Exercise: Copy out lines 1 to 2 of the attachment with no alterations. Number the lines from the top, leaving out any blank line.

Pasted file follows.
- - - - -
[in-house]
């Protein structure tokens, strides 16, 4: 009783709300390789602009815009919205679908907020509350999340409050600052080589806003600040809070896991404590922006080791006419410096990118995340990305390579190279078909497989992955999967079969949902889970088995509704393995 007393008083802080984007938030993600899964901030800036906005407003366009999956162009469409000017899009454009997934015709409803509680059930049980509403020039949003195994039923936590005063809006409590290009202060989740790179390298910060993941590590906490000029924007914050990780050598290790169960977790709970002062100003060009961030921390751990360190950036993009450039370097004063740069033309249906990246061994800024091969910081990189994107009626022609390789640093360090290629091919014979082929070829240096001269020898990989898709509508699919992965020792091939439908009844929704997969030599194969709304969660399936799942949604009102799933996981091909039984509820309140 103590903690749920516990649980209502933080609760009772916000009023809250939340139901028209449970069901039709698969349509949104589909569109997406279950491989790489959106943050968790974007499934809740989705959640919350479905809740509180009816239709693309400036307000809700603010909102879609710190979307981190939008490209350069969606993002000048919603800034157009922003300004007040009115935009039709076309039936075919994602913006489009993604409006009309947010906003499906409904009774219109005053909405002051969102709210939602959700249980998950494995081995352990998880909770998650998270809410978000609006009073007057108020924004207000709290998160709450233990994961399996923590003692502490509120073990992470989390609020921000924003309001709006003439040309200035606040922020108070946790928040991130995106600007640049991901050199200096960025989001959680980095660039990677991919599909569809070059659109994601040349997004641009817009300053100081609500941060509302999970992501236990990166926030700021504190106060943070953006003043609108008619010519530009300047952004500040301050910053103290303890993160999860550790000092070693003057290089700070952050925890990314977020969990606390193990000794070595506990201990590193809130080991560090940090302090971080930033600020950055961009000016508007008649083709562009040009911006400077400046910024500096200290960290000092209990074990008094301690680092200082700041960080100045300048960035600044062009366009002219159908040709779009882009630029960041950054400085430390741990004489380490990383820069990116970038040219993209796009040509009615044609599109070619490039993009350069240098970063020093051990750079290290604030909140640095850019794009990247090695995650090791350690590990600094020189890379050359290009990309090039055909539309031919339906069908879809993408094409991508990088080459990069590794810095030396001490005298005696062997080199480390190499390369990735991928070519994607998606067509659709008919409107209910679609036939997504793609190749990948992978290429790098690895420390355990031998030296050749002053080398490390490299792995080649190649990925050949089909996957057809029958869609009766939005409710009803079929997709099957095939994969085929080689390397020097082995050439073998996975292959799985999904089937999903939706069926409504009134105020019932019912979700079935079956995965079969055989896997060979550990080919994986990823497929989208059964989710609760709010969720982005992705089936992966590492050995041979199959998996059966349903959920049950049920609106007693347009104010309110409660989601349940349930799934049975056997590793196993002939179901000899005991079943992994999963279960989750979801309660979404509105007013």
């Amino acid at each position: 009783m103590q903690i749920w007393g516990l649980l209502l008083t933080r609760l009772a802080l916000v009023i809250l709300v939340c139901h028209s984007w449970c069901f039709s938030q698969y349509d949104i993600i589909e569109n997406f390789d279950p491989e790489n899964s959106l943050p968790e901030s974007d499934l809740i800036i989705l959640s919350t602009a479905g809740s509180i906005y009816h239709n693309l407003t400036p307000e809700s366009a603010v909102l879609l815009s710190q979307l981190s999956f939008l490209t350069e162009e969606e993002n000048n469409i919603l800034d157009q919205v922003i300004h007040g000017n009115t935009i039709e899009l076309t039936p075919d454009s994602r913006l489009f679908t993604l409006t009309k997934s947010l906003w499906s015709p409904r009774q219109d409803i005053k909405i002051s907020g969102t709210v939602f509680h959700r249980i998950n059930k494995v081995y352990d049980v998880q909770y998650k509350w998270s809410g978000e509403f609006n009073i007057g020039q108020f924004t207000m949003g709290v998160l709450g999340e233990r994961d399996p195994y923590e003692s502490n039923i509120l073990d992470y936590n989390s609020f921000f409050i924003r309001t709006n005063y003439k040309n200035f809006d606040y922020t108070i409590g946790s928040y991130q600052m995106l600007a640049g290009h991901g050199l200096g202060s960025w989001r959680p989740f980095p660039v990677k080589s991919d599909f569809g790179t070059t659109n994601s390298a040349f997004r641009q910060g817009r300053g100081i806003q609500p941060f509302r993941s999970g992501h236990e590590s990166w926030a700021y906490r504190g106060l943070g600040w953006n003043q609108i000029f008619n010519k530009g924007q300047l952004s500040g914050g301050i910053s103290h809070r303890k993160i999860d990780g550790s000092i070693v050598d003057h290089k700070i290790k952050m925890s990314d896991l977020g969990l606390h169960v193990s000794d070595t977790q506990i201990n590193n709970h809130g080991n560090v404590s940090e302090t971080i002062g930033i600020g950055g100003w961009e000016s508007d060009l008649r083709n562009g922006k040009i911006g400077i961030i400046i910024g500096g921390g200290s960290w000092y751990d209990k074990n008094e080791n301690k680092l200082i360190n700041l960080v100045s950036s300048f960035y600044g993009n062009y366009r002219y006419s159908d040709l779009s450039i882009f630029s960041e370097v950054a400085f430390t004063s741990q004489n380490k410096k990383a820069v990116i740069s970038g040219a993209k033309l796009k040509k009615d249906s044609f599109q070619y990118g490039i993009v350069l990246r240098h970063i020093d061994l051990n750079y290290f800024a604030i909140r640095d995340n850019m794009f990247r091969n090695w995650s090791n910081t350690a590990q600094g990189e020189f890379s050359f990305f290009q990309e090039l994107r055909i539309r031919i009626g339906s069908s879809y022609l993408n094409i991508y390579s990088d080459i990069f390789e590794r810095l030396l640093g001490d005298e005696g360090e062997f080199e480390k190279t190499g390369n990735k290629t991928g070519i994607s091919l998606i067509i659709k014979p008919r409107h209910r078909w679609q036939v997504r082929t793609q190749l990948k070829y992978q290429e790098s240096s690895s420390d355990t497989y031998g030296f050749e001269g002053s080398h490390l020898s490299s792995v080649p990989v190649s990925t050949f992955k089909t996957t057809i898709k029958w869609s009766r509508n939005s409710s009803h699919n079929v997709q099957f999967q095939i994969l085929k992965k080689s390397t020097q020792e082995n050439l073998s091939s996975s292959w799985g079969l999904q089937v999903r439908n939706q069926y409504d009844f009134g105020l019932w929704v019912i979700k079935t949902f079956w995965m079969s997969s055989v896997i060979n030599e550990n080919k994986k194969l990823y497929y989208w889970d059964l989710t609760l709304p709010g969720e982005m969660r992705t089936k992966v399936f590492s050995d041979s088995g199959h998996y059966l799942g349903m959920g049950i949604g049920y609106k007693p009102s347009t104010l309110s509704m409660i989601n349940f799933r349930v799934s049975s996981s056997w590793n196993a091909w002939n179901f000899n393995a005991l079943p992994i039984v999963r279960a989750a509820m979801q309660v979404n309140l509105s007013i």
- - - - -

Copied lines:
[in-house]
């Protein structure tokens, strides 16, 4: 009783709300390789602009815009919205679908907020509350999340409050600052080589806003600040809070896991404590922006080791006419410096990118995340990305390579190279078909497989992955999967079969949902889970088995509704393995 007393008083802080984007938030993600899964901030800036906005407003366009999956162009469409000017899009454009997934015709409803509680059930049980509403020039949003195994039923936590005063809006409590290009202060989740790179390298910060993941590590906490000029924007914050990780050598290790169960977790709970002062100003060009961030921390751990360190950036993009450039370097004063740069033309249906990246061994800024091969910081990189994107009626022609390789640093360090290629091919014979082929070829240096001269020898990989898709509508699919992965020792091939439908009844929704997969030599194969709304969660399936799942949604009102799933996981091909039984509820309140 103590903690749920516990649980209502933080609760009772916000009023809250939340139901028209449970069901039709698969349509949104589909569109997406279950491989790489959106943050968790974007499934809740989705959640919350479905809740509180009816239709693309400036307000809700603010909102879609710190979307981190939008490209350069969606993002000048919603800034157009922003300004007040009115935009039709076309039936075919994602913006489009993604409006009309947010906003499906409904009774219109005053909405002051969102709210939602959700249980998950494995081995352990998880909770998650998270809410978000609006009073007057108020924004207000709290998160709450233990994961399996923590003692502490509120073990992470989390609020921000924003309001709006003439040309200035606040922020108070946790928040991130995106600007640049991901050199200096960025989001959680980095660039990677991919599909569809070059659109994601040349997004641009817009300053100081609500941060509302999970992501236990990166926030700021504190106060943070953006003043609108008619010519530009300047952004500040301050910053103290303890993160999860550790000092070693003057290089700070952050925890990314977020969990606390193990000794070595506990201990590193809130080991560090940090302090971080930033600020950055961009000016508007008649083709562009040009911006400077400046910024500096200290960290000092209990074990008094301690680092200082700041960080100045300048960035600044062009366009002219159908040709779009882009630029960041950054400085430390741990004489380490990383820069990116970038040219993209796009040509009615044609599109070619490039993009350069240098970063020093051990750079290290604030909140640095850019794009990247090695995650090791350690590990600094020189890379050359290009990309090039055909539309031919339906069908879809993408094409991508990088080459990069590794810095030396001490005298005696062997080199480390190499390369990735991928070519994607998606067509659709008919409107209910679609036939997504793609190749990948992978290429790098690895420390355990031998030296050749002053080398490390490299792995080649190649990925050949089909996957057809029958869609009766939005409710009803079929997709099957095939994969085929080689390397020097082995050439073998996975292959799985999904089937999903939706069926409504009134105020019932019912979700079935079956995965079969055989896997060979550990080919994986990823497929989208059964989710609760709010969720982005992705089936992966590492050995041979199959998996059966349903959920049950049920609106007693347009104010309110409660989601349940349930799934049975056997590793196993002939179901000899005991079943992994999963279960989750979801309660979404509105007013």